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Michelle Grose May 1, 2008 Final Project Digital Shorthand in the Classroom: Here 2day, here 2mrw?

“When Dimsdale was seen on the scaffold, it was such an OMG moment. This was the moment I knew 4 sure that he was Pearl’s father.” This may seem like a text message between friends about The Scarlet Letter. However, this is an answer given to AP English teacher Heidi Steeves on a unit test. “Students use shorthand constantly in assignments and journaling, but for the first time, this year my junior AP English students have turned in papers and tests with shorthand and slang, like ‘OMG’ and ‘fav,’ ” Steeves said. “Students have become lethargic and do not take the time to proofread, edit and truly think before writing because texting and email are so fast. They do not see the need in taking a few minutes to think out a complete sentence. Some have become unwilling to take pride in papers.” Steeves is referring to the influence of text messaging lingo and Internet slang that has crept its way into the classroom. During her 10 years as a teacher, she has noticed an increase in the amount of digital slang that is being used in classroom assignments. Teachers all over are dealing with the influence of digital slang, also referred to as SMS language, text speak and electronic slang. “Many students use informal language on formal papers,” high school English teacher Mary Beth Talley said. “They use ‘cuz’ in stead of ‘because’, the number ‘4’ in place of ‘for’ and ‘gonna’ and ‘wanna’ instead of writing it out in full.” For some students, the line between formal language, traditionally used in the classroom and business world, and informal slang is blurred. Teachers have always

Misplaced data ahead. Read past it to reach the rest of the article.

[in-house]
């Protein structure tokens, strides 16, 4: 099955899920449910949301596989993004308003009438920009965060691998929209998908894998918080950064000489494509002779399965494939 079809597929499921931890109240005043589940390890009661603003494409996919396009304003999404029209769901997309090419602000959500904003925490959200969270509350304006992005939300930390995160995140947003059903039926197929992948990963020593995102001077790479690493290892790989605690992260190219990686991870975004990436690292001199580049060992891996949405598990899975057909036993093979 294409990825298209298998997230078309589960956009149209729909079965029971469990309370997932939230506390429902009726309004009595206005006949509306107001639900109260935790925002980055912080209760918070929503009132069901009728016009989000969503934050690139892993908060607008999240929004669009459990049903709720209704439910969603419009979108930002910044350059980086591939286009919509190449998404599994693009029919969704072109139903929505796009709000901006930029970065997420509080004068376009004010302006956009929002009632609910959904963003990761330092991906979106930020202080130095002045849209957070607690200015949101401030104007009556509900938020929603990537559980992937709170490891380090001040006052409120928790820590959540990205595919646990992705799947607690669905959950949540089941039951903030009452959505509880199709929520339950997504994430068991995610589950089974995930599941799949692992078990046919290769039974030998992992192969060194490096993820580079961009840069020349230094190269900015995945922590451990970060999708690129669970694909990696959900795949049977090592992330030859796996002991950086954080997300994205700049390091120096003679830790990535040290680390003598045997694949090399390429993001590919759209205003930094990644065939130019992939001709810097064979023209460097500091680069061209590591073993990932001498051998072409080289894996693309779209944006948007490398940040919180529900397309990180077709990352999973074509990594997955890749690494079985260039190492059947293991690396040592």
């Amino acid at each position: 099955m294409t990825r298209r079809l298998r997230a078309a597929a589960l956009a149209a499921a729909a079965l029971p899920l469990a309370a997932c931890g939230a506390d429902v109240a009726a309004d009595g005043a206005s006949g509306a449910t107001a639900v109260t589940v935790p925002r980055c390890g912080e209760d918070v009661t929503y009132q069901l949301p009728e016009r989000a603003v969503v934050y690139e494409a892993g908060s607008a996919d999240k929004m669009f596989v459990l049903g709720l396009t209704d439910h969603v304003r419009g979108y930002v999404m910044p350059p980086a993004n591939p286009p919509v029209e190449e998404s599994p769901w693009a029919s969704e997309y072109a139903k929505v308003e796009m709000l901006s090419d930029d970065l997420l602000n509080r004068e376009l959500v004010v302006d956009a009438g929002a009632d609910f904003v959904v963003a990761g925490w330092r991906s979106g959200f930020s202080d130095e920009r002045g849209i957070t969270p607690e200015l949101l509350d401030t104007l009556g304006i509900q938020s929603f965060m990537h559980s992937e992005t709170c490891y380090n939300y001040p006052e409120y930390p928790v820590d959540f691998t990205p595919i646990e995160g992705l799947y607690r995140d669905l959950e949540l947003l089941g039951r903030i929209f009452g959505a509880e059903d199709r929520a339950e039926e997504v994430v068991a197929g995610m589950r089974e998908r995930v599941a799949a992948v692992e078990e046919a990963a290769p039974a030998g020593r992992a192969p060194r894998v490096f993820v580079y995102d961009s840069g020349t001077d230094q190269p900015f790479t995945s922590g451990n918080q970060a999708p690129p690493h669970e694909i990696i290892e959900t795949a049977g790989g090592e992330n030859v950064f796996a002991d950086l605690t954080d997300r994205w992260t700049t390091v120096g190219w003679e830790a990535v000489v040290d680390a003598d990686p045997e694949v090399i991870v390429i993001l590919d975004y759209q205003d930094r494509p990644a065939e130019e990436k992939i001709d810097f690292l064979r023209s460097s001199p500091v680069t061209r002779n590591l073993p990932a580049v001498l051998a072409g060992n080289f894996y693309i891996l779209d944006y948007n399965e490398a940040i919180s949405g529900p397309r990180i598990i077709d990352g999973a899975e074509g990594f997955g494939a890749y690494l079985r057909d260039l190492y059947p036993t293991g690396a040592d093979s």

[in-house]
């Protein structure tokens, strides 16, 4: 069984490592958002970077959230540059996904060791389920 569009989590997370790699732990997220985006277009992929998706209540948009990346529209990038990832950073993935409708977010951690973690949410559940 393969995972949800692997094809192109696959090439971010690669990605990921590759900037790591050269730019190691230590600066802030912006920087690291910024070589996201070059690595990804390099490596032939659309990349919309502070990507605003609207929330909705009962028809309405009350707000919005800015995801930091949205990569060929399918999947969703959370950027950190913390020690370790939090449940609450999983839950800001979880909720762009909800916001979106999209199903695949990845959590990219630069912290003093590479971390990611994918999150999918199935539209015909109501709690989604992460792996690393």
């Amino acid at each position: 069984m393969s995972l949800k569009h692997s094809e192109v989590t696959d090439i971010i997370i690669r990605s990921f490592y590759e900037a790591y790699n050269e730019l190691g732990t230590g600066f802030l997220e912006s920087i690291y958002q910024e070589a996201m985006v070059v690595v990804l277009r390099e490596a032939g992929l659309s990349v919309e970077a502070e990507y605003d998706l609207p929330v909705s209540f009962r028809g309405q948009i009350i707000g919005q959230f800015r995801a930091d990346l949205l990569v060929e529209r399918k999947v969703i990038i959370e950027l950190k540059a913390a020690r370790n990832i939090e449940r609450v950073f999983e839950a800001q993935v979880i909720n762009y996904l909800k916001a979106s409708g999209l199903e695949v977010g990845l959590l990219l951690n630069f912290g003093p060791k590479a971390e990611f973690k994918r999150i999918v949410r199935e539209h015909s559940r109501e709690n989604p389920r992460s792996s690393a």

taught that the use of slang and shorthand does not belong in writing assignments, but this new breed of shorthand is proving to be more difficult to control. “In the classroom, ‘I’ is expected to be capitalized, ‘you’ and ‘are’ are three-letter words and numbers should not be substituted for letters,” Talley said. “These basic grammar and language rules taught in elementary grades should not be issues in high school.” Steeves and Talley are not alone in their frustration. Digital shorthand has become so popular in recent years, the Pew Internet and American Life Project, in cooperation with The National Commission on Writing, released a study focusing on teenage writing. They asked more than 700 students to evaluate their own writing and communication practices. They reported that 85 percent of teenagers engage in some form of electronic communication regularly. Even though 73 percent claim that it has no influence on their writing, 64 percent admit to using digital shorthand in their schoolwork, and 25 percent said they use emoticons, like smiley faces to express emotion. Researchers suggest that the use of digital slang in schoolwork is related to the amount of digital communication each student uses. They reported that the average student spends about 20 hours a week texting, using an instant messaging system on the computer or blogging. Teenagers are writing for fun more today than before. They develop creative ways of expressing traditional words and phrases, but do not have a clear understanding of when not to use them. As the world becomes more digital, and texting and the Internet become primary forms of communication, teachers need to create a plan of action to stay a step ahead of their students. How are they supposed to deal with the strong influence of digital